Thursday Thought Leadership Roundup: The Power of Ideas, Working Anywhere, and What Isn’t Thought Leadership

Filed Under Innovation

Arwen Heredia

May 1, 2014

In this week’s thought leadership roundup, we take a look at Boston’s most notable TLs, Macquarie University’s next thought leadership event, and what The Bloom Group’s Tim Parker has to say about expertise and ownership.

The Power of Ideas: Boston’s New Class of Leaders

From Boston Magazine:

“Ideas have long been Boston’s most powerful export—our thought leaders are driving new developments in everything from technology to energy, culture to politics, education to healthcare. Most recently, a new generation of leaders has begun to collaborate with these innovators to address challenges in the public arena as well. To celebrate this unprecedented convergence of minds, we shine a light on Boston’s new power class: the visionaries, idealists, and thinkers among us whose insights are transforming the way we live, work, learn, and play—not only here in Boston, but around the world.”

The piece then goes on to cite specific Icons and Visionaries, Fixers, Leaders and Idealists, Tastemakers, Scientists and Thinkers, and Entrepreneurs and Innovators.

Our take: What’s especially valuable here are the many opportunities to see how thought leaders in a variety of positions and industries are taking action to improve their organizations, communities, and the rest of the world. Many of these examples will inspire aspiring TLs, and influence how they develop and apply their own expertise.

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Business As Usual: Mobility and Working Anywhere

From Macquarie University:

“The way we work has changed. Agile working, mobile working, telework, distributed workforces and co-working centres have shifted workplace culture to be more mobile, adaptable and flexible. In this thought provoking event, find out how to harness new technologies and management strategies to improve your corporate plans. Gain a competitive advantage in the corporate and broader business world. Develop new processes around flexible and mobile working. Hear from leaders taking advantage of new approaches to work.

The Macquarie University Thought Leadership Series addresses financial, economic and political challenges, creates a community of thought leaders who engage in intellectual debate around leadership and share Macquarie’s knowledge through collaborating with industry experts. This innovative series by the Faculty of Business and Economics provides cutting edge thinking and ground-breaking ideas.”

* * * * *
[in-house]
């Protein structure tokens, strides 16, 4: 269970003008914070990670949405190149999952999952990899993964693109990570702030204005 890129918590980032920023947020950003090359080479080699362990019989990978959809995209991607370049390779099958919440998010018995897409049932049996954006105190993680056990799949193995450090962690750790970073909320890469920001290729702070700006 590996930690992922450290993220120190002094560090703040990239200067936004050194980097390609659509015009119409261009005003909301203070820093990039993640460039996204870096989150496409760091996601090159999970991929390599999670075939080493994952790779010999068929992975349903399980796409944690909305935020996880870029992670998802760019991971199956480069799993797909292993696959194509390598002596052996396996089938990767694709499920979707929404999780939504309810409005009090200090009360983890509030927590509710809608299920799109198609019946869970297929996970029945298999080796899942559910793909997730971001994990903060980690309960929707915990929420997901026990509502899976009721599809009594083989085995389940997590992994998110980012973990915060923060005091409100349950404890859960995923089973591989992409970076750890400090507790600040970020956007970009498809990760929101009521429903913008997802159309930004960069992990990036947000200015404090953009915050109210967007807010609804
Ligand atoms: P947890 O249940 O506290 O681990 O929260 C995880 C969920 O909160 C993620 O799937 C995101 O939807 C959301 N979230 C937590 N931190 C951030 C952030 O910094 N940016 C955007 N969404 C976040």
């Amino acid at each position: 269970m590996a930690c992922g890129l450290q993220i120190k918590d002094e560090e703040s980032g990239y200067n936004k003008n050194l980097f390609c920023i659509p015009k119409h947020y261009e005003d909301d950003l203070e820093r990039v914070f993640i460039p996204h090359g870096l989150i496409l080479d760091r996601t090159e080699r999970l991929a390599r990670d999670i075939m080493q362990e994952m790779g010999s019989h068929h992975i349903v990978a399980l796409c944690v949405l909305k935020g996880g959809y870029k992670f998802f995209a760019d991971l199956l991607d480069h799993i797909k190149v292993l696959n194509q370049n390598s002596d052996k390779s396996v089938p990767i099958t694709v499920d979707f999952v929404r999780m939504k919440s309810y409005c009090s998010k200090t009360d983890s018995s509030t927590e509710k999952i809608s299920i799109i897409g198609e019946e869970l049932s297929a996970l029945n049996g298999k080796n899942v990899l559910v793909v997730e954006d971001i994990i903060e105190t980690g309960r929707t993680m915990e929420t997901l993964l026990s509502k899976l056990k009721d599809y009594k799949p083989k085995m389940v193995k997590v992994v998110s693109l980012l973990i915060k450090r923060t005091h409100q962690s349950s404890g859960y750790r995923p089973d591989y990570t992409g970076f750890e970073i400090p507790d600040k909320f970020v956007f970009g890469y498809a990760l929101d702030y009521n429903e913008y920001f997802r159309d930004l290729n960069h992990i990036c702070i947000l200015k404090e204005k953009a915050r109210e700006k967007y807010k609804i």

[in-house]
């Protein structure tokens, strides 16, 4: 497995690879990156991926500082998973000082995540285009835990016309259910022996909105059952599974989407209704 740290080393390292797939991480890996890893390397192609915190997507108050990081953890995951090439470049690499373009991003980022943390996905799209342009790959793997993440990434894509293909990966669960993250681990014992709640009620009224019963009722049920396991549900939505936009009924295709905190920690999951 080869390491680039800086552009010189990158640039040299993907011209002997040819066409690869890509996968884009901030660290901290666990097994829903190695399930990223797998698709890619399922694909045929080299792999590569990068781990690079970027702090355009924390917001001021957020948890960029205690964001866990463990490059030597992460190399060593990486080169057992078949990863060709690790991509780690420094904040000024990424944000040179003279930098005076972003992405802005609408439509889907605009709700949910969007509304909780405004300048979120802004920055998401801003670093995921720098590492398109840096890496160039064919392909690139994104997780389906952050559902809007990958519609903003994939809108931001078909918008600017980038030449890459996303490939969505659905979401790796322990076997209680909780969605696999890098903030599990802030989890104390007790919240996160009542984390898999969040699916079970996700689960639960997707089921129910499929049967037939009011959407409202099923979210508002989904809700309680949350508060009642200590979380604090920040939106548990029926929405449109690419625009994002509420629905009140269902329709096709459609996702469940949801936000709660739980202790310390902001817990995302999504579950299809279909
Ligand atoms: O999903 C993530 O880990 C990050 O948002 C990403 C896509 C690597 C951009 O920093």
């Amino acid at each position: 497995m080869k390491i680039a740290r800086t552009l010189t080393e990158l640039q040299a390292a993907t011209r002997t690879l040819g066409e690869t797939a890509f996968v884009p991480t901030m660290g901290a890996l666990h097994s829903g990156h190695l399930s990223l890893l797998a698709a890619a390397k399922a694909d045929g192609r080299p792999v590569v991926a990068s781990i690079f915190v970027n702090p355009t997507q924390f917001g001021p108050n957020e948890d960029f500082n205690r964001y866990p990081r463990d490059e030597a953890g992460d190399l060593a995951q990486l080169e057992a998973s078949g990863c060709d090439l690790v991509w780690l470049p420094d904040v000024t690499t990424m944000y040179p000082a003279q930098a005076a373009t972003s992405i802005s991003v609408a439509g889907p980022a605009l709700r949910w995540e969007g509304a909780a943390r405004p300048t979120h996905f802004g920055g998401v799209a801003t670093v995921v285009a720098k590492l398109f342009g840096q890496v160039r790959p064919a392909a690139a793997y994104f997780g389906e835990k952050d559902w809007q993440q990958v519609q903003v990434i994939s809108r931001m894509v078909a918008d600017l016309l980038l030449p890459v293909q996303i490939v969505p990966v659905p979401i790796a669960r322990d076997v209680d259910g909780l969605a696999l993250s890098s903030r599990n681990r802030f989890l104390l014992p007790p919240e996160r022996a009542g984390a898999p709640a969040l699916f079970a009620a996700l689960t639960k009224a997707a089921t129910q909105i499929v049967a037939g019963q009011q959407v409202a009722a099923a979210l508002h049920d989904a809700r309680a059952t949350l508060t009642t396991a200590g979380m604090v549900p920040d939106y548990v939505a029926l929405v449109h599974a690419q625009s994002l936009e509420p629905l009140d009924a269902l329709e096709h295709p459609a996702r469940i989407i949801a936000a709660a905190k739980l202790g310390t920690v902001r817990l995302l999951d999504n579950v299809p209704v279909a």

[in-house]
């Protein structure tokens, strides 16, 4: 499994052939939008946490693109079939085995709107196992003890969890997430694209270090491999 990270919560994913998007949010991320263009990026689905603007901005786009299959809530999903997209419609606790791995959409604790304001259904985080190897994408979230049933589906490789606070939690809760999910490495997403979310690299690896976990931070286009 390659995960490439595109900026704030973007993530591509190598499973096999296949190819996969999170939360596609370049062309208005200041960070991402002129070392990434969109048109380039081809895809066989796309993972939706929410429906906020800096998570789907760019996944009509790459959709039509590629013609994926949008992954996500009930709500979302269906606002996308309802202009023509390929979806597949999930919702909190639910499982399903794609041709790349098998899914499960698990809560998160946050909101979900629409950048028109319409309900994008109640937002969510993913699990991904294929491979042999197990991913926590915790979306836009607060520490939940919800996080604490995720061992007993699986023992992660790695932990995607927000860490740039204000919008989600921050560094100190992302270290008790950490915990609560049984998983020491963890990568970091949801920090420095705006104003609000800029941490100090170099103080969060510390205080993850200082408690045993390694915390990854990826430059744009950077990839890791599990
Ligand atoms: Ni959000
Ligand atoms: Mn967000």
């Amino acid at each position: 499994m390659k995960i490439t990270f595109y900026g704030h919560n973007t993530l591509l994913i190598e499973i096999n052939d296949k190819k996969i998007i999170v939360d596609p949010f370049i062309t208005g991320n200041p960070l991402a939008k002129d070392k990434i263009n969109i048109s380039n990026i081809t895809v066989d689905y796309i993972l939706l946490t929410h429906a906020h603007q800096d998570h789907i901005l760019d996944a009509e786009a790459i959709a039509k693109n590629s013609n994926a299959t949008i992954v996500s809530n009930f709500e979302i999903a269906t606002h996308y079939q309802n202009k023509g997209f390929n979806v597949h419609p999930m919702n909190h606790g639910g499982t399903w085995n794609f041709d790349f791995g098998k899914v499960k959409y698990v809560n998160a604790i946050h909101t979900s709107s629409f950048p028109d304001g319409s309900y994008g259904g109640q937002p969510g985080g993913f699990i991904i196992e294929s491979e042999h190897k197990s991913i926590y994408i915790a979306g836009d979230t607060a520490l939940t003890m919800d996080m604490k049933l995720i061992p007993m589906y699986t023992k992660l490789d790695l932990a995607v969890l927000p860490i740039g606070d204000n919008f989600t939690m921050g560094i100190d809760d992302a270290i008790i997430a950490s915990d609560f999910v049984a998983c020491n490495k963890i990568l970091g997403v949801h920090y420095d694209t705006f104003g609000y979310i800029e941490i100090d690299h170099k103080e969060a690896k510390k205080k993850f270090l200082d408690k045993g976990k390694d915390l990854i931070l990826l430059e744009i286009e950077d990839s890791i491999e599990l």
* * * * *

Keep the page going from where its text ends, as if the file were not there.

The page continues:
Our take: Though this event is taking place in Australia and therefore, not accessible to everyone, those who can attend will be met with an excellent panel of speakers with many years of experience in their respective fields. Plus, it’s always possible a recording will be made available!

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What Isn’t Thought Leadership

From The Bloom Group:

“With thought leadership exploding as the next big thing in B2B marketing, there has been an eruption of punditry offering to define it for us. A search on ‘What is thought leadership?’ returns about 34,000 citations on Google. And it seems a new attempt at definition arrives in my mailbox via Google Alerts every few days. Here’s how one that arrived a couple of weeks ago starts out: The problem is, no one can agree on what thought leadership actually means.

Says who? And what’s going on?

Partly, I’d suggest, that when we attempt to define something we are trying to own it. If your definition becomes the definition, you can lay claim to being the expert. Unfortunately for you and other would-be colonizers of thought-leadership land, the term has been around since Joel Kurtzman coined it 20 years ago. The issue of ownership is moot. So what are all these new definitions bringing us that we didn’t have before?”

Our take: Though this is yet another piece questioning the validity of the term ‘thought leader’ and attempting to clear up its confusing, sudden popularity, what’s unique about this article is that it addresses specific issues, and deftly questions the abundant, ambiguous definitions floating around — thereby positioning the author himself as a thought leader.

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